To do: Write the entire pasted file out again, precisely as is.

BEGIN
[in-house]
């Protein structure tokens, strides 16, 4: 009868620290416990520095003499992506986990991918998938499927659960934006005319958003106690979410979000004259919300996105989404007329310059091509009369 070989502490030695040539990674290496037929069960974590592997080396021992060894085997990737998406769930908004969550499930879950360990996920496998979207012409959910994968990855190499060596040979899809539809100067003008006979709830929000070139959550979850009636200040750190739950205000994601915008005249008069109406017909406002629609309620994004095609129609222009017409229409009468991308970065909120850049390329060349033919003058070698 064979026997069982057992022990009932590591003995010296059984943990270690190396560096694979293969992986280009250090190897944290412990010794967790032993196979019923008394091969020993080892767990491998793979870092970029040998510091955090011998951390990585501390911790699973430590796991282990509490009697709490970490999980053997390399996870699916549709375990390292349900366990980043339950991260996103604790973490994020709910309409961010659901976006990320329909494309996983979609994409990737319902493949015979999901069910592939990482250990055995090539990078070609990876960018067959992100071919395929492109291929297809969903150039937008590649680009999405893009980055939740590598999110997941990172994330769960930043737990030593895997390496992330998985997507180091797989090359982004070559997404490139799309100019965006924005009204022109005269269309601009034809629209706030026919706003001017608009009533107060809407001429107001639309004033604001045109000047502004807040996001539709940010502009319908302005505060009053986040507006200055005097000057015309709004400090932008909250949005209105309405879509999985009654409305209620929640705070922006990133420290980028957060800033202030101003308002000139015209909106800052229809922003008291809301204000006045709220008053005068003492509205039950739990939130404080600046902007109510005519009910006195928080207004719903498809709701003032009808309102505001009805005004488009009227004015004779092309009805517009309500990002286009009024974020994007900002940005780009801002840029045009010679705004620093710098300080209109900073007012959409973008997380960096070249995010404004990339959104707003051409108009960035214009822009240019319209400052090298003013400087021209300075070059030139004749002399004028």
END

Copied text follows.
[in-house]
């Protein structure tokens, strides 16, 4: 009868620290416990520095003499992506986990991918998938499927659960934006005319958003106690979410979000004259919300996105989404007329310059091509009369 070989502490030695040539990674290496037929069960974590592997080396021992060894085997990737998406769930908004969550499930879950360990996920496998979207012409959910994968990855190499060596040979899809539809100067003008006979709830929000070139959550979850009636200040750190739950205000994601915008005249008069109406017909406002629609309620994004095609129609222009017409229409009468991308970065909120850049390329060349033919003058070698 064979026997069982057992022990009932590591003995010296059984943990270690190396560096694979293969992986280009250090190897944290412990010794967790032993196979019923008394091969020993080892767990491998793979870092970029040998510091955090011998951390990585501390911790699973430590796991282990509490009697709490970490999980053997390399996870699916549709375990390292349900366990980043339950991260996103604790973490994020709910309409961010659901976006990320329909494309996983979609994409990737319902493949015979999901069910592939990482250990055995090539990078070609990876960018067959992100071919395929492109291929297809969903150039937008590649680009999405893009980055939740590598999110997941990172994330769960930043737990030593895997390496992330998985997507180091797989090359982004070559997404490139799309100019965006924005009204022109005269269309601009034809629209706030026919706003001017608009009533107060809407001429107001639309004033604001045109000047502004807040996001539709940010502009319908302005505060009053986040507006200055005097000057015309709004400090932008909250949005209105309405879509999985009654409305209620929640705070922006990133420290980028957060800033202030101003308002000139015209909106800052229809922003008291809301204000006045709220008053005068003492509205039950739990939130404080600046902007109510005519009910006195928080207004719903498809709701003032009808309102505001009805005004488009009227004015004779092309009805517009309500990002286009009024974020994007900002940005780009801002840029045009010679705004620093710098300080209109900073007012959409973008997380960096070249995010404004990339959104707003051409108009960035214009822009240019319209400052090298003013400087021209300075070059030139004749002399004028």